By Gavin Falconer
Recently I’ve noticed a strange duality in people whom I suspect of being closet racists: enthusiastically, and on occasion completely out of context, they proclaim their love of Jews. For the closet racist, there are several advantages to doing so. First, Jews have suffered a long and awful history of persecution, culminating in industrial murder. For many people, anti-Semitism is tantamount to tacit approval of the Holocaust, and no one in their right mind would wish to be associated with that. Secondly, the cultural differences between liberal Jews and gentiles are fairly infinitesimal. To harbour prejudiced thoughts against them suggests not merely the quotidian crassness that one expects of racists but a kind of diseased atavism bordering on mental illness. The above approach therefore protects the bigoted from the opprobrium of the wider community at little real cost, since they were unlikely to subscribe to the unfashionable prejudice of anti-Semitism in the first place.
A startlingly similar duality has recently emerged in the debate on Scots independence. Political parties willing to buy into the overheated anti-immigration rhetoric of their guiding lights in Fleet Street have taken to accusing the independence movement of anti-English racism, as if to reject the political domination of the territory to which one is appended were to reject the ethnic group living in that territory.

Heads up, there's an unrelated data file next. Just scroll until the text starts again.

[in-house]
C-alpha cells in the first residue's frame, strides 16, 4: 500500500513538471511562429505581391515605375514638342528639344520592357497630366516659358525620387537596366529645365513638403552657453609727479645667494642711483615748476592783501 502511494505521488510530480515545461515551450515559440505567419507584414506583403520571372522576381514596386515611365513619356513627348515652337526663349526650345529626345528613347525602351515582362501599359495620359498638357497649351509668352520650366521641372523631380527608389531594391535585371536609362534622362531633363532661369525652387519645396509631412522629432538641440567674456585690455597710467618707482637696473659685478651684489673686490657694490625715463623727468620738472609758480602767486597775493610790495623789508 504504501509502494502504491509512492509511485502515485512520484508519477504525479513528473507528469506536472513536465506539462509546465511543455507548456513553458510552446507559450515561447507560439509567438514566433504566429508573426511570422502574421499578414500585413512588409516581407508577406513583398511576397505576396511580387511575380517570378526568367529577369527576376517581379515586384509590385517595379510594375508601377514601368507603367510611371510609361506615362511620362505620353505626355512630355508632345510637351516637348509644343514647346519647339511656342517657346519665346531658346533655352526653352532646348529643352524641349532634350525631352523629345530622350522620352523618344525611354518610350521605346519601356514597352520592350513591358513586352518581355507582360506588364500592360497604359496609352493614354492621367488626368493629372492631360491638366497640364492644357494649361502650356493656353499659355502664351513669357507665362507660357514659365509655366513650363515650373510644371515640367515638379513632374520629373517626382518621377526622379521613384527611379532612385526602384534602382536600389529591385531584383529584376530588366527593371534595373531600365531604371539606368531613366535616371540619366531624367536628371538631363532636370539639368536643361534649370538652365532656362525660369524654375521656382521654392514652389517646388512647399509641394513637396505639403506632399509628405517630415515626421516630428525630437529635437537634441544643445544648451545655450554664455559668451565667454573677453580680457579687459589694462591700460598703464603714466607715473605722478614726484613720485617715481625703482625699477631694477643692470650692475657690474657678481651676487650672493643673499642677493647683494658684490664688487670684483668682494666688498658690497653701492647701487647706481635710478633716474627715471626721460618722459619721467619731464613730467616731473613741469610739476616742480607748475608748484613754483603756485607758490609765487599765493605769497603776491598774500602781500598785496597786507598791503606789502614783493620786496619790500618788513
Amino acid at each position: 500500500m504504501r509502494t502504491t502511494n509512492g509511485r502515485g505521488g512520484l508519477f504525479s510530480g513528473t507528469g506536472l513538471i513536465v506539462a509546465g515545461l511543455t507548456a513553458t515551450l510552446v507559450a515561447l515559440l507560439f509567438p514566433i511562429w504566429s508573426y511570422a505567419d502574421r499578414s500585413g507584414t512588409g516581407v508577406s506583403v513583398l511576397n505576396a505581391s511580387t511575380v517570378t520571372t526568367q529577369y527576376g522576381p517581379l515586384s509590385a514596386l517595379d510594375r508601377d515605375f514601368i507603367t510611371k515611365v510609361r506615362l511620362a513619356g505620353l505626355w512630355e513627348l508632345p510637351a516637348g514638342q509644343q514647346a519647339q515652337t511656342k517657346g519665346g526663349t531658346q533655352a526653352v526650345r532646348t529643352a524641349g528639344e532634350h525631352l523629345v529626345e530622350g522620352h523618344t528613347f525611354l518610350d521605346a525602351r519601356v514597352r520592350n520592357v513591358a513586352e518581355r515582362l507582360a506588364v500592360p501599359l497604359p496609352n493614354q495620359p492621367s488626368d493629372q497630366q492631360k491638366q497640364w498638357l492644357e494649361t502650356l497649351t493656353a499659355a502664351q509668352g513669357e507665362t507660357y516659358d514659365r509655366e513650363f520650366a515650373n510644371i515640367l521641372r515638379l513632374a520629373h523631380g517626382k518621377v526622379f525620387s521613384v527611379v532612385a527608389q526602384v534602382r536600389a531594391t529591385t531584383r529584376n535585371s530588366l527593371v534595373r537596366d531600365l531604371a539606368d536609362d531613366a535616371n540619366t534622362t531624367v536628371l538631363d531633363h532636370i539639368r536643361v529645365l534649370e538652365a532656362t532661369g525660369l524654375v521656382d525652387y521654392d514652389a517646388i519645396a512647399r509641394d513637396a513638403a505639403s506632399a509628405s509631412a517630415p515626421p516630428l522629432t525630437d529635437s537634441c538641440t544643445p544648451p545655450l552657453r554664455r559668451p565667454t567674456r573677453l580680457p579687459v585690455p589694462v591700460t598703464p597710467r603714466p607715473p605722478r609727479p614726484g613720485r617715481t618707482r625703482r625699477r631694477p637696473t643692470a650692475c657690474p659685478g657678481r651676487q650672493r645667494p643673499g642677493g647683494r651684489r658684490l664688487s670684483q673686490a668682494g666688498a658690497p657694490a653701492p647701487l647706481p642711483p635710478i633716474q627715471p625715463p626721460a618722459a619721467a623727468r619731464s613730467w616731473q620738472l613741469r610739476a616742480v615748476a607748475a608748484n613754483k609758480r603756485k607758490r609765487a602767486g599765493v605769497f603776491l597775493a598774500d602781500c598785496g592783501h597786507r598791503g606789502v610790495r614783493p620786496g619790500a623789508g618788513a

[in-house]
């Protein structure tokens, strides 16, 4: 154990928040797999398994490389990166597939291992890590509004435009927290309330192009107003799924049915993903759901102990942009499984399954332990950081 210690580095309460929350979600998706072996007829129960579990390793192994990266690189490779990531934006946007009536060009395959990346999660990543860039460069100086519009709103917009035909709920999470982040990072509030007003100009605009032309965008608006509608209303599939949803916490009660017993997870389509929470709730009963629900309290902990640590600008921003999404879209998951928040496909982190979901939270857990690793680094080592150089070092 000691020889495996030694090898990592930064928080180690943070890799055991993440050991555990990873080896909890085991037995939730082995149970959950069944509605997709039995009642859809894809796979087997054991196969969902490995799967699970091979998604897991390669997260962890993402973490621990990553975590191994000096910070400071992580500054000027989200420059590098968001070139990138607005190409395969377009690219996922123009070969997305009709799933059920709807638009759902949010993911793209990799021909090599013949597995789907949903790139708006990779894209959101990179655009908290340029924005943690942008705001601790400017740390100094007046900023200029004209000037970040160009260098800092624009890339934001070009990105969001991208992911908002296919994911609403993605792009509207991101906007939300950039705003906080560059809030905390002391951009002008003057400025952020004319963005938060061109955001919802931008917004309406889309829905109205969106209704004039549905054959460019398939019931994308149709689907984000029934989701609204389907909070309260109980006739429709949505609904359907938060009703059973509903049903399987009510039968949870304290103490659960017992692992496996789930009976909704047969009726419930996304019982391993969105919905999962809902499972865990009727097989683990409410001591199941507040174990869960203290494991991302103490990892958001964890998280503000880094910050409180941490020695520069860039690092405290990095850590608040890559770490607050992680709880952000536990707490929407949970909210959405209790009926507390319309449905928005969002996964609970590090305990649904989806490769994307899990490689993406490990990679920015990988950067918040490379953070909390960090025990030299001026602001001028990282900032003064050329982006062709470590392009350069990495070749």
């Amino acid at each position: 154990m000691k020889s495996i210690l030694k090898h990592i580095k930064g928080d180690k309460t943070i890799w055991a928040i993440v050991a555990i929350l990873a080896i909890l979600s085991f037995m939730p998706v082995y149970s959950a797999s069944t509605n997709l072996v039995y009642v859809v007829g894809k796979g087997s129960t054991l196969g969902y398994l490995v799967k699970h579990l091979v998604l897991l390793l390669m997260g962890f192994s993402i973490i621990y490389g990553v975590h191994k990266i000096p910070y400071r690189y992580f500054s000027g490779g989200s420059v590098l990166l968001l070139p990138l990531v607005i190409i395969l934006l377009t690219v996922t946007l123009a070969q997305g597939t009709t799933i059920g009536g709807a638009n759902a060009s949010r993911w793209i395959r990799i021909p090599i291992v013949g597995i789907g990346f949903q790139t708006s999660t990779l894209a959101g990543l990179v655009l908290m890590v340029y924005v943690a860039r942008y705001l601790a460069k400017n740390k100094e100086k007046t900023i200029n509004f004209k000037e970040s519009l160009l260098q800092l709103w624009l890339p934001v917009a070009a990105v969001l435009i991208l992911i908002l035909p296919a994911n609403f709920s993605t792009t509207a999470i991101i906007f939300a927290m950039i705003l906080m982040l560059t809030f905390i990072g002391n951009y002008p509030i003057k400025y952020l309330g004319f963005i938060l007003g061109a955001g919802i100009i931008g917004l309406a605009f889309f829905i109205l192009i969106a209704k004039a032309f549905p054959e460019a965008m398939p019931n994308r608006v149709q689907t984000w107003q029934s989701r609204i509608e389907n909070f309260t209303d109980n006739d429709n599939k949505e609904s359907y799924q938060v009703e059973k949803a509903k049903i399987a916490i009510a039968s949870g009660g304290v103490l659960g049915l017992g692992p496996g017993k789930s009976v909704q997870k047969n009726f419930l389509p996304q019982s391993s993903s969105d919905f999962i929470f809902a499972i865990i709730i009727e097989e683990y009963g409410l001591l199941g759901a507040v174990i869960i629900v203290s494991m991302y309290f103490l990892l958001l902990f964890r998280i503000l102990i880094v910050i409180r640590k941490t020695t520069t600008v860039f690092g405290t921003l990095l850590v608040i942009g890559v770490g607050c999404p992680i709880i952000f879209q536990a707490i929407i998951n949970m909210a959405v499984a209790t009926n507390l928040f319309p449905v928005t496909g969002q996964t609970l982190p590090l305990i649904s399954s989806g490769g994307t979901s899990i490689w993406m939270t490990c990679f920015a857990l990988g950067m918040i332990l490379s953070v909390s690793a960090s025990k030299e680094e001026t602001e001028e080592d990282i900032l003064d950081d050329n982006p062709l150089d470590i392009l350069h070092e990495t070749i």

On several counts, that’s mince. For one, Scots nationalism isn’t ethnic, not only because of how it’s popularly manifested but because any overarching Scots identity is essentially political. The language and culture of Highland and Lowland Scotland are quite distinct, and the Northern Isles, which despite the feverish fantasies of unionists are unlikely to secede, differ from both. The forced depopulation of the Highlands and artificial concentration of settlement in the Central Belt through industrialisation may have led to the illusion of an ethnic Scottishness, but no single Scots ethnicity exists. Secondly, like all other Scots, many prominent nationalists were either born in England or have English relatives, and there are grounds to believe that the availability of Scottish citizenship and Scottish passports may lead to a decrease in the percentage of those in Scotland who define their nationality in ethnic terms.
Perhaps most telling of all, those who claim to perceive anti-English sentiment among nationalists while criticising the liberal immigration policy advocated by the Scottish Government neglect to mention the obvious fact that, of all the countries in the world, it is England that is most likely to provide the new immigrants Scotland needs. It certainly has so far, and with very little conflict.
People who believe in Scots independence are no better than any other human beings, and some of them may be racist, sectarian or anti-English. A shocking number — by which I mean “more than one” — have anti-Gaelic prejudices. That is not to say, however, that such peripheral bigots should be taken as defining, either for the movement as a whole or for its political leadership, which at every opportunity has distanced itself from them.
Though the unionist media like to portray Alex Salmond as some kind of Pied Piper intent on luring Scots into chauvinism and chaos, the fact is that neither he nor Yes Scotland can be held responsible for the social mores of over 40% of the population.
Indeed, it would be illogical to hold them responsible for the behaviour of even 1%. Independence, like any other political decision, should be judged not on the most egregious behaviour of a few supporters but on its merits, by weighing up the pros and cons, by debate, analysis and logical dissection. Scots Asians do that and, more often than not, support it.